This is the back of the San Francisco de Asis Mission Church, in Ranchos de Taos, New Mexico, made famous by photographers and artists including Ansel Adams, Ernest Leonard Blumenschein and Georgia O’Keeffe. Made of just mud and straw, it was almost lost when misguided attepmts to modernize it by covering it in a concrete plaster resulted in water finding its way through tiny cracks and dissolving the adobe. The plaster hid the results until it was almost too late. When the damage was discovered, the plaster was removed, and the community went back to its earlier practice of mudding (re-plastering with adobe, a mix of mud and straw) the walls every one to three years. It’s fascinating to watch workers lifted high in mechanical cherry pickers applying a coating of mud and straw and polishing it with a piece of sheepskin.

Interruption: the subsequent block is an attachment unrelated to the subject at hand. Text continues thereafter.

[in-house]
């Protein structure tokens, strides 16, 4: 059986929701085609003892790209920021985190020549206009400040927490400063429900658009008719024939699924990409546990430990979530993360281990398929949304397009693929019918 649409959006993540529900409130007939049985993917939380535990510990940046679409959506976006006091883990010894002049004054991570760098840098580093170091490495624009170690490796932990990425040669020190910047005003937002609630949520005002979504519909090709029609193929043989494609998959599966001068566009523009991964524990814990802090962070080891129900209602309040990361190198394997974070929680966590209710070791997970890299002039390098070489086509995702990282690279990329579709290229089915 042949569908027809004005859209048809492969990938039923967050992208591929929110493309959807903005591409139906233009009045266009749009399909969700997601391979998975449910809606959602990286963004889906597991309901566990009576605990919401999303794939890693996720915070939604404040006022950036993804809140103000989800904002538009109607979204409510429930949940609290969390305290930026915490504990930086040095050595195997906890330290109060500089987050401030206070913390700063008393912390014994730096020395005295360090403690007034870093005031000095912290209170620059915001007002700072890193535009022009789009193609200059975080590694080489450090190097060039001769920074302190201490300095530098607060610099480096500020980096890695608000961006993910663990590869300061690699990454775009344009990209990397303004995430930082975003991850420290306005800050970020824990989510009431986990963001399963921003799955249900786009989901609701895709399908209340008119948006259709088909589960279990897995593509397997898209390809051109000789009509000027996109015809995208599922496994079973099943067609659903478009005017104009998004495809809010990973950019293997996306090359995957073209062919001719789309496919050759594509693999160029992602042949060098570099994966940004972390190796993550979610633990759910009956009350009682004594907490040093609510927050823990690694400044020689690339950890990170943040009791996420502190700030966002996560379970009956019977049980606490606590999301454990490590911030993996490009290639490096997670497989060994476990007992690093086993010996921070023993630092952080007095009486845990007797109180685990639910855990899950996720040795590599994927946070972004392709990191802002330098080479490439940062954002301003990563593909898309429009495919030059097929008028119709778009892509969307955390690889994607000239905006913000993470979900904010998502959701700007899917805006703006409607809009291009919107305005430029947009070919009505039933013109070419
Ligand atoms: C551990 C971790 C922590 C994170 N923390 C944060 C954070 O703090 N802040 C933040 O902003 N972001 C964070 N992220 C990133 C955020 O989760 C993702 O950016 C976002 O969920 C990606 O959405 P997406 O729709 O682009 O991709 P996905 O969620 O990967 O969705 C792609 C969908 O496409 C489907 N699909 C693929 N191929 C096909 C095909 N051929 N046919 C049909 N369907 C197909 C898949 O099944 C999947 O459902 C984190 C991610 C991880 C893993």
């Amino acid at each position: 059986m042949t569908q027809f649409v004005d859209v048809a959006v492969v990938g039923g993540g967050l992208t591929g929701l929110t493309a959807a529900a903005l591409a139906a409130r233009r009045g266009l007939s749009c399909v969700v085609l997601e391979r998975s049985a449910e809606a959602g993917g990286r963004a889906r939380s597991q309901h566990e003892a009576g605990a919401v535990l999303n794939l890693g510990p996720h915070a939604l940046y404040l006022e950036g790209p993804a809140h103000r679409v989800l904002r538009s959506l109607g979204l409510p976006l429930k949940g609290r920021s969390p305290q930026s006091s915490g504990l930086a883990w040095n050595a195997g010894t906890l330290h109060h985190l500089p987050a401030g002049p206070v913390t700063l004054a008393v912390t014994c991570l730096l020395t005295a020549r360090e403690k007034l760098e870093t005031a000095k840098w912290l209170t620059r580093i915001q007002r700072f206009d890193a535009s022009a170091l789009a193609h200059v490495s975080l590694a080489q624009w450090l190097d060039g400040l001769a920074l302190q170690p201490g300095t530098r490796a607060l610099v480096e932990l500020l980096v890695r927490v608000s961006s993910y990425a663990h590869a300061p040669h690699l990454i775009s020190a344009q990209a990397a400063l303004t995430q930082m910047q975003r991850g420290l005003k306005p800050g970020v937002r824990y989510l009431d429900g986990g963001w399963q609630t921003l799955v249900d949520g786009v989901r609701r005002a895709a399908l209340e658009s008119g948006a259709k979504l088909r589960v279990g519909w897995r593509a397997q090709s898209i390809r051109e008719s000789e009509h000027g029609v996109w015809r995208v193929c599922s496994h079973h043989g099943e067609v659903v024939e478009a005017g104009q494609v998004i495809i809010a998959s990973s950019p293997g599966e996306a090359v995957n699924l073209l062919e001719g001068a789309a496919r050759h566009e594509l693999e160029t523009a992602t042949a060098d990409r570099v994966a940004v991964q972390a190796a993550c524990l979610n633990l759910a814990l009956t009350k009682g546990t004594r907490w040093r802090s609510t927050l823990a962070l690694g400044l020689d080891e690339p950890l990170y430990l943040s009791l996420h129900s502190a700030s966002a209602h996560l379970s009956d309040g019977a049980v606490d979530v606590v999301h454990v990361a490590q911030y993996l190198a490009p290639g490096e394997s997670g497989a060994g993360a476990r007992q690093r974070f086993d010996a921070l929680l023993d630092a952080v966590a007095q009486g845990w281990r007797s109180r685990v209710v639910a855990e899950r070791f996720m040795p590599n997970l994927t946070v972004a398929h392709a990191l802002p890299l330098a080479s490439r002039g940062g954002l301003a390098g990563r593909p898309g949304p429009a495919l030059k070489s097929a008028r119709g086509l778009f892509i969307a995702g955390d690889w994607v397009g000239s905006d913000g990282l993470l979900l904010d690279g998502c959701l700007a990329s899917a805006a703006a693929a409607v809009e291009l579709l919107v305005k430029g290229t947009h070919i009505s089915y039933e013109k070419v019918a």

I am proud and pleased to know that my grandsons, Kyle and Westley, have had an opportunity to help in applying the adobe plaster to this iconic bit of Southwestern architecture.
This is a replay from a couple of years ago on my daily photo blog, When a Painter Snaps. That blog is no longer active, but you are welcome to go there to look through some three years of archives.